Thursday, August 24, 2006



We are getting used to Nobel prizewinners in politics and the arts turning out to be rather dubious figures. They are to be found among Peace and Literature Prize-winners. Sometimes they are already notorious, sometimes their notoriety is only gained afterwards. That is the case of the latest prizewinner scandal: Gunter Grass.
He spent almost a life-time on the moral high ground telling his fellow-Germans to face up to the past, assume their guilt for it and follow his example as a socialist. Now at long last he himself admits that he served in the Waffen SS.
Such was his fame as a prominent Left-wing intellectual that the revelation has caused a storm of discussion and acrimonious name-calling. What has deservedly provoked the greatest indignation is hot the fact in itself (after all he was a youth of 17 when he enlisted) but Grass’s pharisaical posture.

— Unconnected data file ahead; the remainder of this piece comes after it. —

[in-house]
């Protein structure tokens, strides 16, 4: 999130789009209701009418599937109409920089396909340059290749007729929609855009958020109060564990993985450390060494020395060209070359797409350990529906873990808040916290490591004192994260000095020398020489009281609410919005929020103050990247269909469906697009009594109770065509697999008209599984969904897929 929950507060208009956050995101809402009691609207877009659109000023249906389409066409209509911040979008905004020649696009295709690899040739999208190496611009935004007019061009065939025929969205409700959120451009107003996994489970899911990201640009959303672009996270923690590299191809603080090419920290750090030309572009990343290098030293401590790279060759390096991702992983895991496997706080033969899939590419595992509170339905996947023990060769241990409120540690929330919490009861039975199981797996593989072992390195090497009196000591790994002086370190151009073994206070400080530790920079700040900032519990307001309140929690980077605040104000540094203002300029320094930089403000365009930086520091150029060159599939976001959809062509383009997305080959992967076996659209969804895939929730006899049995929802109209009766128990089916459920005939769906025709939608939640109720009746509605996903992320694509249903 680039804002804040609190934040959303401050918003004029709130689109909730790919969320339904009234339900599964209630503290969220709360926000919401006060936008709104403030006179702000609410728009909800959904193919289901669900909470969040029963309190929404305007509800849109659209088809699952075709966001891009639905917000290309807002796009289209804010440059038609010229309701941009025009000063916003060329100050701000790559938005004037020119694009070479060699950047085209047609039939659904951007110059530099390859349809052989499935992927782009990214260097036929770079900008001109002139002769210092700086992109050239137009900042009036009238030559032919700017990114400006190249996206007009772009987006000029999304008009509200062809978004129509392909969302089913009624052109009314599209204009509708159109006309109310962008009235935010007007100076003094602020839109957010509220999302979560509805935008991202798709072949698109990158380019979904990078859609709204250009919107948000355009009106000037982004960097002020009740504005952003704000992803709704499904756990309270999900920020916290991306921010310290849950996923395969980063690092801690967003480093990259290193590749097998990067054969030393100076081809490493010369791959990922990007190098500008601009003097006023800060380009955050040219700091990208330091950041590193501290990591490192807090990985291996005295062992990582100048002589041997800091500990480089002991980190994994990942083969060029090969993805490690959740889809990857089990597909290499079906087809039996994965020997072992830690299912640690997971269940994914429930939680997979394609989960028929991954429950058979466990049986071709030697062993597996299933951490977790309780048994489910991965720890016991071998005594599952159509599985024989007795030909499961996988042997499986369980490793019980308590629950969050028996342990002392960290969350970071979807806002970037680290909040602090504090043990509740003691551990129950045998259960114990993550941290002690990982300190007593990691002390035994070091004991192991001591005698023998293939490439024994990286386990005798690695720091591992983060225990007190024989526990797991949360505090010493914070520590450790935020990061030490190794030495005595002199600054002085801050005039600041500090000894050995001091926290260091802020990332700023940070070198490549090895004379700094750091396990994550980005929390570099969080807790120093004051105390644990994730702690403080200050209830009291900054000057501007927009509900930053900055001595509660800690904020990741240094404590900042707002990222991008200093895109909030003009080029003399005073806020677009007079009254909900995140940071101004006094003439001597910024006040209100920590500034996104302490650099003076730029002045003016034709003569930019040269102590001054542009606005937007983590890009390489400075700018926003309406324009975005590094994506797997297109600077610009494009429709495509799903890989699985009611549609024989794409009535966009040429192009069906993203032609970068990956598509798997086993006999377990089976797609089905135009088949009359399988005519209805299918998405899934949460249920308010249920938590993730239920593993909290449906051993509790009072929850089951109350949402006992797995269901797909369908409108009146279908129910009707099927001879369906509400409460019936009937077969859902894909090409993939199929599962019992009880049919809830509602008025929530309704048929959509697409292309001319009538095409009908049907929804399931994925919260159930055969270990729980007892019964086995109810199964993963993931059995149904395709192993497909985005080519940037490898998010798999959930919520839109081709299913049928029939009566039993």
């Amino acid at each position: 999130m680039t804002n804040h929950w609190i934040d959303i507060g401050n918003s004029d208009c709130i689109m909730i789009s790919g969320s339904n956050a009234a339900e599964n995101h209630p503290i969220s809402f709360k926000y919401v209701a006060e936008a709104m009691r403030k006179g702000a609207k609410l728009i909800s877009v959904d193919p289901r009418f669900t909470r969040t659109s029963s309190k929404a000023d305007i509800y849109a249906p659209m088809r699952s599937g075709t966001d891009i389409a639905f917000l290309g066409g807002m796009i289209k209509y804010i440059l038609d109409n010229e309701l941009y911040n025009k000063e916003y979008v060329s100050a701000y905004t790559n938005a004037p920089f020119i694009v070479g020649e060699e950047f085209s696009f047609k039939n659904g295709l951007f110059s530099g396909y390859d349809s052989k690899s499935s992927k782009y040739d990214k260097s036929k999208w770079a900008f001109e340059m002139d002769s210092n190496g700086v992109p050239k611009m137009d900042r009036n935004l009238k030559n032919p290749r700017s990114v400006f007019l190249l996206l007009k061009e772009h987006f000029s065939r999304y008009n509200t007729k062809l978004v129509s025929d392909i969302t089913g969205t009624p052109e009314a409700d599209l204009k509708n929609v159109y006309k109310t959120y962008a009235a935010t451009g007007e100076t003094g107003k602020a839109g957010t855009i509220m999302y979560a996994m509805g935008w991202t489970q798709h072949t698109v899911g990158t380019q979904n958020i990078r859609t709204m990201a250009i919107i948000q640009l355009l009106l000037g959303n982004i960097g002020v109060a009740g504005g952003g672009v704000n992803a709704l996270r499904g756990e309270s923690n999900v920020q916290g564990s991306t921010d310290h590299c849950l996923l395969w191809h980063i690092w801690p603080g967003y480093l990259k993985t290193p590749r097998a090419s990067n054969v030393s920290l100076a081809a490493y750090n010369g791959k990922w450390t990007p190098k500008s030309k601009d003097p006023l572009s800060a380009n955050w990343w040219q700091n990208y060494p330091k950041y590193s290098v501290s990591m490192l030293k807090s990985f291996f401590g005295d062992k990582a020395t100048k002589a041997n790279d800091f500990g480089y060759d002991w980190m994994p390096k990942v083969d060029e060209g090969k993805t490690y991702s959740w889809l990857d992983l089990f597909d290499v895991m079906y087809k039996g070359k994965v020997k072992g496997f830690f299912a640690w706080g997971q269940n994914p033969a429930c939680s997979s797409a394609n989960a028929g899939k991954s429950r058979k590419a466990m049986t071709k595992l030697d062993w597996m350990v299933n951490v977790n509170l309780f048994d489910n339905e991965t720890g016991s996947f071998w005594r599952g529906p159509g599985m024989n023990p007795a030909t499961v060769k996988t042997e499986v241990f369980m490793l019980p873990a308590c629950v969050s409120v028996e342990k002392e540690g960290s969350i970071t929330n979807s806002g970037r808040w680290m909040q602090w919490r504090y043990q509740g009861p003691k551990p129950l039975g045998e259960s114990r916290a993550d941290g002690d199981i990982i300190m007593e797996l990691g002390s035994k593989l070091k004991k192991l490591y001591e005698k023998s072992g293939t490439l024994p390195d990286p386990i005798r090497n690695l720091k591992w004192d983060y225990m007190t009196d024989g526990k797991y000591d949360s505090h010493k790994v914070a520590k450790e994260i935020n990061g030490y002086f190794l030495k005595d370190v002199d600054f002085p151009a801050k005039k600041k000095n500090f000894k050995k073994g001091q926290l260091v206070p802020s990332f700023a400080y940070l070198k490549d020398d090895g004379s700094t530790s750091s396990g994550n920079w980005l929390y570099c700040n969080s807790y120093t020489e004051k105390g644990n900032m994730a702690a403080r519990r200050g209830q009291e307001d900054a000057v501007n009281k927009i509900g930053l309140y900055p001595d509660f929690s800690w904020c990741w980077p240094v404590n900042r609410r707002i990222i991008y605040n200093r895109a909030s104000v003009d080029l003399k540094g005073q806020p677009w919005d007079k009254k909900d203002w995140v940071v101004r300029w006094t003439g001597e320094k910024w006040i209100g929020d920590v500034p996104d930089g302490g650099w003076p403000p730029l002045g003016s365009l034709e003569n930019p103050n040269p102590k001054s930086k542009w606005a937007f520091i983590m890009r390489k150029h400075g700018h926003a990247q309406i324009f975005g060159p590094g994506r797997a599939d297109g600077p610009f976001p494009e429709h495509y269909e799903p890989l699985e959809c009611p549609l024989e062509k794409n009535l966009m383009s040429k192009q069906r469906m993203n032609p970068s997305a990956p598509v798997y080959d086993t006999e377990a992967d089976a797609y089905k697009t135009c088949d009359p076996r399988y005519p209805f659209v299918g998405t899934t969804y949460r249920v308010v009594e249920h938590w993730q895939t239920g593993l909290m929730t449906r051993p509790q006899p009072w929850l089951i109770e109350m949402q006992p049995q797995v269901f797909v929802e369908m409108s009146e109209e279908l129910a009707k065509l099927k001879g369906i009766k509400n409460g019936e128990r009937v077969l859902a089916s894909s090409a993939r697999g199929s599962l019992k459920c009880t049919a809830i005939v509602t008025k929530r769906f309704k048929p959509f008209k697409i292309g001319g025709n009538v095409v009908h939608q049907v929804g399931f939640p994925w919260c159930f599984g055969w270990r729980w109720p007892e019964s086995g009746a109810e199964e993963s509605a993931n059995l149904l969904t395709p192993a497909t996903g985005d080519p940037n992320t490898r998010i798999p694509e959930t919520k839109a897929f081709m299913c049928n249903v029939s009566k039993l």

The question arises: which is worse, to be a pharisee or to be openly a scoundrel? A pharisee is necessarily a hypocrite and it is often said that hypocrisy is the tribute vice plays to virtue. Grass spent his life paying tribute to anti-fascism and in his case the Swedish experts can always plead ignorance.

But what about the open scoundrels? Pablo Neruda, the Chilean poet who wrote sycophantic verses in honour of Stalin? Harold Pinter who produced a vitriolic diatribe against America in his acceptance statement? The Portuguese writer José Saramago whom Fidel Castro calls a friend, and who did his best to bring communism to power in Portugal?